ranking factors survey results

(Image courtesy of the 2014 Moz Local Search Ranking Factors Survey)

If you’re ready to create link-earning, traffic-generating content for your boring-industry business follow the tips from the fictitious example of RZ’s Auto Repair, a Dallas, Texas, automobile shop.

With the Dallas-Forth Worth market being large and competitive, RZ’s has narrowed their speciality to storm repair, mainly hail damage, which is huge in the area. Even with the narrowed focus, however, they still have stiff competition from the major players in the vertical, including MAACO.

What the brand does have in its favor, however, is a solid website and a strong freelance copywriter to help produce content.

Remember, those three problems we mentioned above—lack of goals, lack of clarity and lack of focus on amplification—we’ll now put them to good use to drive our main objectives of traffic, links and conversions.

Setting the right goals

For RZ, this is easy: He needs sales, business (e.g., qualified leads and conversions), but he knows he must be patient since using paid media is not in the cards.

Therefore, he sits down with his partner, and they come up with what seems like the top five workable, important goals:

  1. Increased traffic on the website – He’s noticed that when traffic increases, so does his business.
  2. More phone calls – If they get a customer on the phone, the chances of closing the sale are around 75%.
  3. One blog per week on the site – The more often he blogs, the more web traffic, visits and phone calls increase.
  4. Links from some of the businesses in the area – He’s no dummy. He knows the importance of links, which are that much better when they come from a large company that could send him business.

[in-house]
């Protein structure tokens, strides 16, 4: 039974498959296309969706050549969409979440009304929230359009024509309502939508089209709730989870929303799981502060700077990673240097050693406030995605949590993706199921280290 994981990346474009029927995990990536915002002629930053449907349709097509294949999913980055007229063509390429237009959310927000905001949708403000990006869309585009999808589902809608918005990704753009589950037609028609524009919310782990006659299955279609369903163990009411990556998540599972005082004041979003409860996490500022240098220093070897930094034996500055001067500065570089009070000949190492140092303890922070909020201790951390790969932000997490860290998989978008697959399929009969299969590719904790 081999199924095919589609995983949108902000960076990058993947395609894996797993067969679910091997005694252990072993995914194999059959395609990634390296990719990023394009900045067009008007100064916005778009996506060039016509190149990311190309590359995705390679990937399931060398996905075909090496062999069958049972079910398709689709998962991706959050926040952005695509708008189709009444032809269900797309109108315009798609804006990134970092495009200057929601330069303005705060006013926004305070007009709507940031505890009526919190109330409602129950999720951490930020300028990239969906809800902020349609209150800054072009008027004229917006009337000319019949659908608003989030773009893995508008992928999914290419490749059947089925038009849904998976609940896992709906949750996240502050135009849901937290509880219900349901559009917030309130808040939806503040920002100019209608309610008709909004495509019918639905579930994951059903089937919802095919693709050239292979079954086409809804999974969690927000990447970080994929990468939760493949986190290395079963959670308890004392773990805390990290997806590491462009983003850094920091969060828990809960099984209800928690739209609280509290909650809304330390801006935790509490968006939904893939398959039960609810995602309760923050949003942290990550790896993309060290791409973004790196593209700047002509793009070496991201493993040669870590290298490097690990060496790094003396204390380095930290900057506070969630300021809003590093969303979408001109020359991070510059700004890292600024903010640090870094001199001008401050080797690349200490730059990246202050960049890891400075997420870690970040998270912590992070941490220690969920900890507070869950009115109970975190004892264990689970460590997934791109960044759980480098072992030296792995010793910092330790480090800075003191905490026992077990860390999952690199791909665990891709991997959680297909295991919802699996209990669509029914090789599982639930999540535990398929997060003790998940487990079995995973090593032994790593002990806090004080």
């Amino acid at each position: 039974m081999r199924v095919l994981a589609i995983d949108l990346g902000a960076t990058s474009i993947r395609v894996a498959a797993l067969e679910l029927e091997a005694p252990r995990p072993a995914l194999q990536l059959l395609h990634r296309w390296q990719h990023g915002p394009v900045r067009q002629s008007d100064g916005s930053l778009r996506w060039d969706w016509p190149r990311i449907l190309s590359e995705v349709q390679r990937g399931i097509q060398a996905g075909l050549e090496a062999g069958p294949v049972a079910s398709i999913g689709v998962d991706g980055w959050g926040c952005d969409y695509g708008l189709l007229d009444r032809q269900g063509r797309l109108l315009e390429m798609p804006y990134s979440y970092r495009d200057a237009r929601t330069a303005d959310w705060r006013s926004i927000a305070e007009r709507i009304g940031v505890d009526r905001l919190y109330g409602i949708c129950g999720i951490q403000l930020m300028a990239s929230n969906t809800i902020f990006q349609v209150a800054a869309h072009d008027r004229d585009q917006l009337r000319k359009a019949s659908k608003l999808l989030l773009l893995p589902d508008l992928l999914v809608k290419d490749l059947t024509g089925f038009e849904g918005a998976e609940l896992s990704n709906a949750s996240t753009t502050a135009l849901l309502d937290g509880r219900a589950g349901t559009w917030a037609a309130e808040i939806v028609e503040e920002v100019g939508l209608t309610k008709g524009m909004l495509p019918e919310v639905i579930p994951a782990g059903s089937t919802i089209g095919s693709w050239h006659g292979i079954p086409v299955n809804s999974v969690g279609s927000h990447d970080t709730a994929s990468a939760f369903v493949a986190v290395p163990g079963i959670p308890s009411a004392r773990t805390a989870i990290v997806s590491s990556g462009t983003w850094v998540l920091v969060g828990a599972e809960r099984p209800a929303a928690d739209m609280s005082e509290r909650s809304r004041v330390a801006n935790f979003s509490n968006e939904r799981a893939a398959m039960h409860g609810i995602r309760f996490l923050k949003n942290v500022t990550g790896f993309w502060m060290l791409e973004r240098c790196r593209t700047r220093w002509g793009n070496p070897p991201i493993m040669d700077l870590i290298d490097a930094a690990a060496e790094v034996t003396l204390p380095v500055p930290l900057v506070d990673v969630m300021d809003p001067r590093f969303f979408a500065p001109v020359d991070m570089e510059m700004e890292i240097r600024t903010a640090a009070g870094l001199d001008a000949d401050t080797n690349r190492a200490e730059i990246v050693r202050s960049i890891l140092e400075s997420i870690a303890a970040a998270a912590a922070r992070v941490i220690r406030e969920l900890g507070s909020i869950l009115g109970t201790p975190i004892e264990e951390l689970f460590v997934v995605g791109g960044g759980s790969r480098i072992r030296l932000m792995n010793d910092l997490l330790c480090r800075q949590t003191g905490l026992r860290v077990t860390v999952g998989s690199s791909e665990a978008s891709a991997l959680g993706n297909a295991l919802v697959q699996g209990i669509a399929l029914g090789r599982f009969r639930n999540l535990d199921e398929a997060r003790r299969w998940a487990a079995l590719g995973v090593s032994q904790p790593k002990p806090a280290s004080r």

5. Develop relationships with small and midsize non-competing businesses in the area for cross promotions, events and the like.

Know the audience

marketing group discussing personas

(image source)

Too many businesses create cute blogs that might generate traffic but do nothing for sales. RZ isn’t falling for this trap. He’s all about identifying the audience who’s likely to do business with him.

Luckily, his secretary is a meticulous record keeper, allowing him to build a reasonable profile of his target persona based on past clients.

  • 21-35 years old
  • Drives a truck that’s less than fours years old
  • Has an income of $45,000-$59,000
  • Employed by a corporation with greater than 500 employees
  • Active on social media, especially Facebook and Twitter
  • Consumes most of their information online
  • Typically referred by a friend or a co-worker

This information will prove invaluable as he goes about creating content. Most important, these nuggets create a clearer picture of how he should go about looking for people and/or businesses to amplify his content.

PR and outreach: Your amplification engines

Armed with his goals and the knowledge of his audience, RZ can now focus on outreach for amplification, thinking along the lines of…

  • Who/what influences his core audience?
  • What could he offer them by way of content to earn their help?
  • What content would they find valuable enough to share and link to?
  • What challenges do they face that he could help them with?
  • How could his brand set itself apart from any other business looking for help from these potential outreach partners?

Putting it all together

Being the savvy businessperson he is, RZ pulls his small staff together and they put their thinking caps on.

Late spring through early fall is prime hail storm season in Dallas. The season accounts for 80 percent of his yearly business. (The other 20% is fender benders.) Also, they realize, many of the storms happen in the late afternoon/early evening, when people are on their way home from work and are stuck in traffic, or when they duck into the grocery store or hit the gym after work.

What’s more, says one of the staffers, often a huge group of clients will come at once, owing to having been parked in the same lot when a storm hits.

Eureka!

lightbulb

(image source)

That’s when RZ bolts out of his chair with the idea that could put his business on the map: Let’s create content for businesses getting a high volume of after-work traffic—sit-down restaurants, gyms, grocery stores, etc.

The businesses would be offering something of value to their customers, who’ll learn about precautions to take in the event of a hail storm, and RZ would have willing amplifiers for his content.

Content is only as boring as your outlook